Israel’s Ministry of Tourism Holds its First Philippine Roadshows in Manila and Cebu

  • Standard
  • 08 Jun 2018
  • ICCP
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Following record-breaking Filipino tourist arrivals in Israel in 2017, Israel’s Ministry of Tourism last April held its first roadshow in the Philippines. The event took place in two cities – Manila on April 24 and Cebu City on April 26 – and featured companies from Israel and notable figures in the Israeli-Philippine community who promoted tourism for both countries.

“Emerging Destination for the Filipino Traveler”

According to the Philippines’ Department of Tourism, Filipino tourist arrivals in Israel achieved a 61 percent growth in 2017, with 23,500 Filipinos visiting the Holy Land. In the same year, 17,446 Israelis visited the Philippines.

The Ministry of Tourism predicts that the number of Filipino tourists in Israel will rise to 30,000 in 2018. Its campaign to increase Filipino visitor arrivals further was one of the main topics during the roadshow.

Tapping New Markets

The Ministry conducted the roadshow in a networking format. It featured over 100 local travel agents. Hassan Madah, Ministry of Tourism Director for India and the Philippines, said they held the event to “tap new markets” and promote Israel as an emerging destination for Filipino travelers.

The roadshow was attended by (l-r) Ambassador of Israel to the Philippines Effie Ben Matityau, Filipina actress Maricel Laxa-Pangilinan, ICCP President Itamar Gero, and Israel Ministry of Tourism Director for India and the Philippines Hassan Madah.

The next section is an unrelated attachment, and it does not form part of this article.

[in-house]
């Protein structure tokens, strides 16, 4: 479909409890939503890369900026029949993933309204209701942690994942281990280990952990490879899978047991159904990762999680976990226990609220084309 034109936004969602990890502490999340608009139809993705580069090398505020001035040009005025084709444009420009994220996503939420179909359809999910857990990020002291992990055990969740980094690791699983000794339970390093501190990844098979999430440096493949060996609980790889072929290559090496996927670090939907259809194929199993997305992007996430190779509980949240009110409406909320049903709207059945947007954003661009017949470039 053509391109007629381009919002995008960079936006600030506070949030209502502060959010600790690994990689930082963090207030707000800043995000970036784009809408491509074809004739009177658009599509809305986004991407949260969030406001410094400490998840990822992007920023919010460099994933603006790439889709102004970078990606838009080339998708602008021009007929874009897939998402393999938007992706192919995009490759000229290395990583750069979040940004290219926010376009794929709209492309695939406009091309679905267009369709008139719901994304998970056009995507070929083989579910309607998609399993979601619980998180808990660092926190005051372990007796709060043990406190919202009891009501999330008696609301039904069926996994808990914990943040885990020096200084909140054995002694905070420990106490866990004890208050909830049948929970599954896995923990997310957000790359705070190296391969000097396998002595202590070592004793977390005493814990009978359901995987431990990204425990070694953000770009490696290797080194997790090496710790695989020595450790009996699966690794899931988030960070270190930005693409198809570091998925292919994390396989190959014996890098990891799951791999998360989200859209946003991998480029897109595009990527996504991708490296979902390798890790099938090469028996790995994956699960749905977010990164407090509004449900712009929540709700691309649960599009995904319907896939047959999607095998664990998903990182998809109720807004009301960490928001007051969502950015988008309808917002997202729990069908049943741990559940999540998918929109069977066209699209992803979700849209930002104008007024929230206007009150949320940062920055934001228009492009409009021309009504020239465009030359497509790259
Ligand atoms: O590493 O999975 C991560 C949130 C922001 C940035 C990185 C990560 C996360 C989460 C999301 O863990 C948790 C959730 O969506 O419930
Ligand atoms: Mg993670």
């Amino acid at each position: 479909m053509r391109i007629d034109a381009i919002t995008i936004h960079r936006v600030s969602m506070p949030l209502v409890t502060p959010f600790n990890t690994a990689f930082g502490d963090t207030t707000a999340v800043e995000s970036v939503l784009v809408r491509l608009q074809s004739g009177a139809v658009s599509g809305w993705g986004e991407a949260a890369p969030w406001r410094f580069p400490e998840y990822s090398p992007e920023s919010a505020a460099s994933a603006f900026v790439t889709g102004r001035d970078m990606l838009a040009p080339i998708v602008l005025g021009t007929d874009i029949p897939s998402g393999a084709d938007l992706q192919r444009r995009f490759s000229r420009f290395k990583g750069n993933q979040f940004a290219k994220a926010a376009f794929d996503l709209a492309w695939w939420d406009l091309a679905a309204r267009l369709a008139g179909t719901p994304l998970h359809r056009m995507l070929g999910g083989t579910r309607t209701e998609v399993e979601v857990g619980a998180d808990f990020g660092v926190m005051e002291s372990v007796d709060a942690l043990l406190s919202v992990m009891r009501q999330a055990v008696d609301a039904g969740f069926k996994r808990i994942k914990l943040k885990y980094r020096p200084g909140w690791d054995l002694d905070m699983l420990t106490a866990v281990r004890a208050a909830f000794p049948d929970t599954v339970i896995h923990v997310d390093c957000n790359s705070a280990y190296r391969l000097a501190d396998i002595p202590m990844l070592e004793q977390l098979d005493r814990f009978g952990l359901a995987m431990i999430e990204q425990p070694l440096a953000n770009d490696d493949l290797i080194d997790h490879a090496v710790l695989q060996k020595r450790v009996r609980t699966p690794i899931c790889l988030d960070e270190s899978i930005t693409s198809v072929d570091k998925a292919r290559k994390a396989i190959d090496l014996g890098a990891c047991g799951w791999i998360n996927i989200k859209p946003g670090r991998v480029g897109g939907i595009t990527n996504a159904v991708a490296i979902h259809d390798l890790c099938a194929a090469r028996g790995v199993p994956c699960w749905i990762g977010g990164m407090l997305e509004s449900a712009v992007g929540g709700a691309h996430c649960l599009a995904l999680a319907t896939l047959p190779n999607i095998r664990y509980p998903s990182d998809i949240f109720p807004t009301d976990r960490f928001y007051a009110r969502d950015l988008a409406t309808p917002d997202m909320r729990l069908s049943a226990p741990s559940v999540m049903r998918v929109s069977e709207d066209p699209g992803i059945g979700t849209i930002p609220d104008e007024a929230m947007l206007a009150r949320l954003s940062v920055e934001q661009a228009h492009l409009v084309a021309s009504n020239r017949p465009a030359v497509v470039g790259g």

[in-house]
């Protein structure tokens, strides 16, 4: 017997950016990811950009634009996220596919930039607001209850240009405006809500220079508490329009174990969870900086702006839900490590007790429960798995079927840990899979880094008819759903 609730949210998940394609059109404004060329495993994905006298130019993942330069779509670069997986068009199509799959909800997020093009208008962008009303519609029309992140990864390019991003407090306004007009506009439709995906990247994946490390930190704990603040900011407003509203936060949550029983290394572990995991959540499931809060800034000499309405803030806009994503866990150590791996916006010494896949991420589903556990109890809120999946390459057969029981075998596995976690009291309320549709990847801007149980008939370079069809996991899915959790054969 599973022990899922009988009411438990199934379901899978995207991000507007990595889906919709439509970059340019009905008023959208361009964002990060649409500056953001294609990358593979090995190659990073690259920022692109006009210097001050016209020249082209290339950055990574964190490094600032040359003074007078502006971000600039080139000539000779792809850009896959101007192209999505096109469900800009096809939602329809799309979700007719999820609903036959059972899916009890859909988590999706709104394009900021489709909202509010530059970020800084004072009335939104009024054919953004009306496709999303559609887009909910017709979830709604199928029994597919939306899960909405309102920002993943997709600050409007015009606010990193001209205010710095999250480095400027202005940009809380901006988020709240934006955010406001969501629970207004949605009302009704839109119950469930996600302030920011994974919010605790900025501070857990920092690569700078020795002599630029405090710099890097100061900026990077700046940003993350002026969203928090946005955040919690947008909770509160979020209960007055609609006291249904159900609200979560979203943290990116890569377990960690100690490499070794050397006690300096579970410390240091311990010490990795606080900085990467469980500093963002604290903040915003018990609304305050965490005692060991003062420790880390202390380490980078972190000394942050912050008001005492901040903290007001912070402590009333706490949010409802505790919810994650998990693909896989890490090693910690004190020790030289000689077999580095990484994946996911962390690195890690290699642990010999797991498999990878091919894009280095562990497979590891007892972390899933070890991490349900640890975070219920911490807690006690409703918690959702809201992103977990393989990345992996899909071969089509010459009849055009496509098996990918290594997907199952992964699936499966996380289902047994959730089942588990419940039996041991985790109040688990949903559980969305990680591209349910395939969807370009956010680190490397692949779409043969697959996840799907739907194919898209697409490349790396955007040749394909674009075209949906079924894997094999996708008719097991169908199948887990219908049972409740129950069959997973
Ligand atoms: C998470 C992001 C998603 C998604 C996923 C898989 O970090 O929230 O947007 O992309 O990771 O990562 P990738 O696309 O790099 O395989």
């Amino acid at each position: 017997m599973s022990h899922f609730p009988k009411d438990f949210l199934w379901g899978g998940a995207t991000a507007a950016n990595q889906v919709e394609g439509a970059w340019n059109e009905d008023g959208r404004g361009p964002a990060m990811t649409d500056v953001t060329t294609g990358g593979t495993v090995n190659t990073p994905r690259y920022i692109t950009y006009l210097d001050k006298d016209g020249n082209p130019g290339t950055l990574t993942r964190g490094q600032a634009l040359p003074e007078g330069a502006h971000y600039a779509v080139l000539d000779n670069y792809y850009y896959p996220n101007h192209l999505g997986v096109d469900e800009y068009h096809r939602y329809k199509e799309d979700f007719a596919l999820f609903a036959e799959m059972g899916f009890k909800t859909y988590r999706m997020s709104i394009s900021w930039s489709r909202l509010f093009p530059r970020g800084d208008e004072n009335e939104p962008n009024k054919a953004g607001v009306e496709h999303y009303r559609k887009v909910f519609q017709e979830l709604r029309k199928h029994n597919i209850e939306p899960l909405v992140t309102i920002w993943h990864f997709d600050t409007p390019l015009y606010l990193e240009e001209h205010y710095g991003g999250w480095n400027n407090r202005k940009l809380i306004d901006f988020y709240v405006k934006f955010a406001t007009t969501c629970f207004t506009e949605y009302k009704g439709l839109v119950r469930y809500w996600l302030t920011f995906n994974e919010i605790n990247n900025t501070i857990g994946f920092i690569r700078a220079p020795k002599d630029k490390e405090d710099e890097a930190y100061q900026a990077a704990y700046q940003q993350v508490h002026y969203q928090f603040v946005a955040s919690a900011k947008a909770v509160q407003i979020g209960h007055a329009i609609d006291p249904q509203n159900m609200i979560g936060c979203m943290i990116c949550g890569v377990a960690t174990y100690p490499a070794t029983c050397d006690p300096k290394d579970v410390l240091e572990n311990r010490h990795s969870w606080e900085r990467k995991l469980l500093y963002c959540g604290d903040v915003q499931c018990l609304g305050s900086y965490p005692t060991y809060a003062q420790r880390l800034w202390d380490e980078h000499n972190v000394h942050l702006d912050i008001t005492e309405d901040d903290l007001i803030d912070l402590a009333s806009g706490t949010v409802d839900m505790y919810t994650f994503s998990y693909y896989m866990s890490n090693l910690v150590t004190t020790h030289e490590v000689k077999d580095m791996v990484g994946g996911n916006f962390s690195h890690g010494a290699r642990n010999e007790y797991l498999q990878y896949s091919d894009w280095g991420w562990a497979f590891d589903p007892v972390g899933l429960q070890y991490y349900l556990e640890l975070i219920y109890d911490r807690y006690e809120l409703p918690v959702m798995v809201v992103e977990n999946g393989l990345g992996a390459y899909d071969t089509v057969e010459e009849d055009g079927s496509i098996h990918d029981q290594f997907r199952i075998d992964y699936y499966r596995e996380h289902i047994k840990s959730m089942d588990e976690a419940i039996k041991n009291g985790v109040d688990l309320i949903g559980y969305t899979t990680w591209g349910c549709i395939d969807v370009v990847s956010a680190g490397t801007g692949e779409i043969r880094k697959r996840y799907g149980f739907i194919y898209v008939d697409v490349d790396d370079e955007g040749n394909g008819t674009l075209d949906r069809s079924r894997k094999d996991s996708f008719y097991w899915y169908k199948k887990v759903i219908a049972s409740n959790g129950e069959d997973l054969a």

The Ministry of Tourism is working with Philippine Airlines to create direct flights to and from Israel to improve both countries’ accessibility and increase business and leisure opportunities. Madah said this may happen by the end of the year.

Effie Ben Matityau, Israel’s Ambassador to the Philippines, is optimistic the number of tourists will increase this year. The two countries mark their 60th anniversary of friendship this year. Matityau stated that the successful tourism industry between the two serves “as a strong pillar of our growing ties and people-to-people exchanges.”

Unknown to many Philippine passport holders, they are allowed to stay in Israel for up to 90 days as long as they meet certain requirements, such as passport validity, confirmed roundtrip tickets and hotel reservations, enough pocket money, and a letter from a sponsoring establishment or tourist agency.

Thanks to the Israel-Philippines cooperation, which began as early as the 1930s, both countries have enjoyed a symbiotic relationship that has helped both their tourism and economies.